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The Childe departed from his father's hall :
It was a vast and venerable pile;
So old, it seemed only not to fall,
Yet strength was pillar'd in each massy aisle.
Monastic dome! condemn'd to uses vile !
Where Superstition once had made her den
Now Paphian girls were known to sing and smile;

And monks might deem their time was come agen, If ancient tales say true, nor wrong these holy men.

VIII. Yet oft-times in his maddest mirthful mood Strange pangs would flash along Childe Harold's brow, As if the memory of some deadly feud Or disappointed passion lurk'd below : But this none knew, nor haply cared to know ; For his was not that open, artless soul That feels relief by bidding sorrow flow, Nor sought he friend to counsel or condole, Whate 'er this grief mote be, which he could not control.


And none did love him — though to hall and bower
He gather'd revellers from far and near,
He knew them flatt'rers of the festal hour ;
The heartless parasites of present cheer.
Yea! none did love him –

- nor his lemans dear But pomp and power alone are woman's care, And where these are light Eros finds a feere;

Maidens, like moths, are ever caught by glare, And Mammon wins his way where Seraphs might despair.

“ of habits and tastes too intellectual for mere vulgar debauchery," but, assuredly, quite incapable of playing the parts of fla and parasites.)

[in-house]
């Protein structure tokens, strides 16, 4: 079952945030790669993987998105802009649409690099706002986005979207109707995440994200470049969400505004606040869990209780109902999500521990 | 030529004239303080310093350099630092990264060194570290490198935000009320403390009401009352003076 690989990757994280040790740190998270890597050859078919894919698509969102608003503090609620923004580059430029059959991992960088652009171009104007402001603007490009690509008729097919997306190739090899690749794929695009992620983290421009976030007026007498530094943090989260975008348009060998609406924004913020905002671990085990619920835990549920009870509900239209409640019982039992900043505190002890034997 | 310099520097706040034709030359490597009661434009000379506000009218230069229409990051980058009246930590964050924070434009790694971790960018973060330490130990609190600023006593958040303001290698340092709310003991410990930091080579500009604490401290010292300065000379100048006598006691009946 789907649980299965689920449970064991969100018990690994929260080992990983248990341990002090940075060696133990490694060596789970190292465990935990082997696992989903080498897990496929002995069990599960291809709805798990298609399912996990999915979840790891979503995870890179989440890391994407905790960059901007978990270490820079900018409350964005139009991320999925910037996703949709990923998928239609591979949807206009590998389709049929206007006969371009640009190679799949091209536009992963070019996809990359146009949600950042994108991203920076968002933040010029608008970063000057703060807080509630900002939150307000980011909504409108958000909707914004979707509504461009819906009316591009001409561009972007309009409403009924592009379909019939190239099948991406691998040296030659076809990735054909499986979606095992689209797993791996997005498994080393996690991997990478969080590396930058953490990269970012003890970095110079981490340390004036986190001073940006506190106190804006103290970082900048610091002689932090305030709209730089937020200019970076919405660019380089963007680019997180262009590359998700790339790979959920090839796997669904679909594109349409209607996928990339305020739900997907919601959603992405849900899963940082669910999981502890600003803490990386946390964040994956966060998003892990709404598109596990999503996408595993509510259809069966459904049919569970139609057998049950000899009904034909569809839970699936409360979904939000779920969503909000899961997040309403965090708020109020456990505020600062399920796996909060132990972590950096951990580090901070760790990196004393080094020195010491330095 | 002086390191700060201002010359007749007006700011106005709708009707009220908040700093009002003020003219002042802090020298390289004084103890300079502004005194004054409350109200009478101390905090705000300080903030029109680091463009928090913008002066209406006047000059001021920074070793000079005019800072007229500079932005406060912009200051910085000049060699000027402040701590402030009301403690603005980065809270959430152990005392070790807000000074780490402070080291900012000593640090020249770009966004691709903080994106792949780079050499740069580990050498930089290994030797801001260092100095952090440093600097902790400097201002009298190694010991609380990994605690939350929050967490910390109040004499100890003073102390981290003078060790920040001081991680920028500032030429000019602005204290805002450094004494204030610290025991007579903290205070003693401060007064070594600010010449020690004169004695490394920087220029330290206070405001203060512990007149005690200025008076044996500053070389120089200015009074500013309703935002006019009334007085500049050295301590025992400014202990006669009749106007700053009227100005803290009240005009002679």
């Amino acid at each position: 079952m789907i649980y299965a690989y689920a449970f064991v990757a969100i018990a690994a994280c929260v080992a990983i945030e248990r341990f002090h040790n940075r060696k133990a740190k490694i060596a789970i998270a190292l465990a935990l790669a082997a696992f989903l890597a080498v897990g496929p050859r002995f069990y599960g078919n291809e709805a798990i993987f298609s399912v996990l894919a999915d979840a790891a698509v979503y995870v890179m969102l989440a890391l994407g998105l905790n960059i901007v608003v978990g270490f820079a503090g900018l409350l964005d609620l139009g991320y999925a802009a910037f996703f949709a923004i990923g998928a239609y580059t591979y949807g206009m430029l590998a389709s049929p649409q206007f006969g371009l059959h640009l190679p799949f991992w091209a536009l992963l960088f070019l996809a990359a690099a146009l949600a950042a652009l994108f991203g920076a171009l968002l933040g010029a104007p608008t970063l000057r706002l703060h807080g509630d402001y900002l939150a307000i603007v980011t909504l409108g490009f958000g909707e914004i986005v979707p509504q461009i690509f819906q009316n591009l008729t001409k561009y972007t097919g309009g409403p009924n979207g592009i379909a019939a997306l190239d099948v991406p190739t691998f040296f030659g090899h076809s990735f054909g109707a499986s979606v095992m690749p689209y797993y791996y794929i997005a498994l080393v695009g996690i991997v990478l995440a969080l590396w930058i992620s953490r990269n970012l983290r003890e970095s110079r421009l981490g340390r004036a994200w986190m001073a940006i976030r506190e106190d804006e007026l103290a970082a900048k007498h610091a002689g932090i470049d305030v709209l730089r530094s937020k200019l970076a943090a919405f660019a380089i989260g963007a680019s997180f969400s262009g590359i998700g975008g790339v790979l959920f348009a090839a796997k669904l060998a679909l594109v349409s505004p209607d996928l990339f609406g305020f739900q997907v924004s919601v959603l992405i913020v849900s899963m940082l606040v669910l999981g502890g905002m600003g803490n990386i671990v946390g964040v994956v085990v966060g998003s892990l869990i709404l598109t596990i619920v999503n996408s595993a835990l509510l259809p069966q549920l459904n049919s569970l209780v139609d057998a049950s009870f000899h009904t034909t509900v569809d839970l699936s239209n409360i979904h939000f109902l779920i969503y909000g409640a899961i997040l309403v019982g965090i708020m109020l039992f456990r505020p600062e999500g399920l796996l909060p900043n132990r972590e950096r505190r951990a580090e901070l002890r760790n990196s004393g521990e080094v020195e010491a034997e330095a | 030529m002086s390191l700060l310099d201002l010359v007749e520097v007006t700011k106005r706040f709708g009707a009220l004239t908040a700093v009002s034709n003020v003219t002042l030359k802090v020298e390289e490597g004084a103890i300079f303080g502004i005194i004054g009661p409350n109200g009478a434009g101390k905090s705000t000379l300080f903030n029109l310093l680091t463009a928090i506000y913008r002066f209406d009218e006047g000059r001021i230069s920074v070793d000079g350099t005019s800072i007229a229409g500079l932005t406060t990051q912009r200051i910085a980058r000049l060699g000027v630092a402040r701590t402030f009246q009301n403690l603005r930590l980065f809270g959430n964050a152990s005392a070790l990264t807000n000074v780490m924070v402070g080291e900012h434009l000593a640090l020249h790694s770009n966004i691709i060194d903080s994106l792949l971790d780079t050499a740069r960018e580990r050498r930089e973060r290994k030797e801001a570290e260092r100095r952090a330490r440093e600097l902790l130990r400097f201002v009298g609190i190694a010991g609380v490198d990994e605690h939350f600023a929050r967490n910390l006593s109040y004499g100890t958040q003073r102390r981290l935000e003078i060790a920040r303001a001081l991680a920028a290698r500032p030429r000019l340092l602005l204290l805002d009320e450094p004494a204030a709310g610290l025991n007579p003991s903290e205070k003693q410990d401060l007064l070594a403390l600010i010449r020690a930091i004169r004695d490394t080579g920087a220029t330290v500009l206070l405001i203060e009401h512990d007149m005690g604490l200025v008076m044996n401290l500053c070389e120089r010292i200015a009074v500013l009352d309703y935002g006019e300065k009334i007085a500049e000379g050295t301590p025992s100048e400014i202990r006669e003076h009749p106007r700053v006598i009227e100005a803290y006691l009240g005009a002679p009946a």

Childe Harold had a mother - not forgot,
Though parting from that mother he did shun;
A sister whom he loved, but saw her not
Before his weary pilgrimage begun :
If friends he had, he bade adieu to none.
Yet deem not thence his breast a breast of steel : 1
Ye, who have known what 'tis to dote upon

A few dear objects, will in sadness feel
Such partings break the heart they fondly hope to heal.


His house, his home, his heritage, his lands,
The laughing dames in whom he did delight, 2
Whose large blue eyes, fair locks, and snowy hands,
Might shake the saintship of an anchorite,
And long had fed his youthful appetite;
His goblets brimm'd with every costly wine,
And all that mote to luxury invite,

Without a sigh he left, to cross the brine,
And traverse Paynim shores, and pass Earth's central

[line. 3


The sails were fill'd, and fair the light winds blew,
As glad to waft him from his native home;
And fast the white rocks faded from his view,
And soon were lost in circumambient foam :
And then, it may be, of his wish to roam
Repented he, but in his bosom slept
The silent thought, nor from his lips did come

One word of wail, whilst others sate and wept,
And to the reckless gales unmanly moaning kept.

i [“ Yet deem him not from this with breast of steel." - MS.] 2 [“ His house, his home, his vassals and his lands,

The Dalilahs,” &c. — MS.)
Byror originally intended to visit India.]




But when the sun was sinking in the sea
He seized his harp, which he at times could string,
And strike, albeit with untaught melody,
When deem'd he no strange ear was listening:
And now his fingers o'er it he did fling,
And tuned his farewell in the dim twilight.
While flew the vessel on her snowy wing,

And fleeting shores receded from his sight,
Thus to the elements he pour'd his last “Good Night." I

“ ADIFU, adieu! my native shore

Fades o'er the waters blue;
The night-winds sigh, the breakers roar,

And shrieks the wild sea-mew.
Yon sun that sets upon the sea

We follow in his flight;
Farewell awhile to him and thee,

My native Land — Good Night!

“ A few short hours and he will rise

To give the morrow birth ;
And I shall hail the main and skies,

But not my mother earth.
Deserted is my own good hall,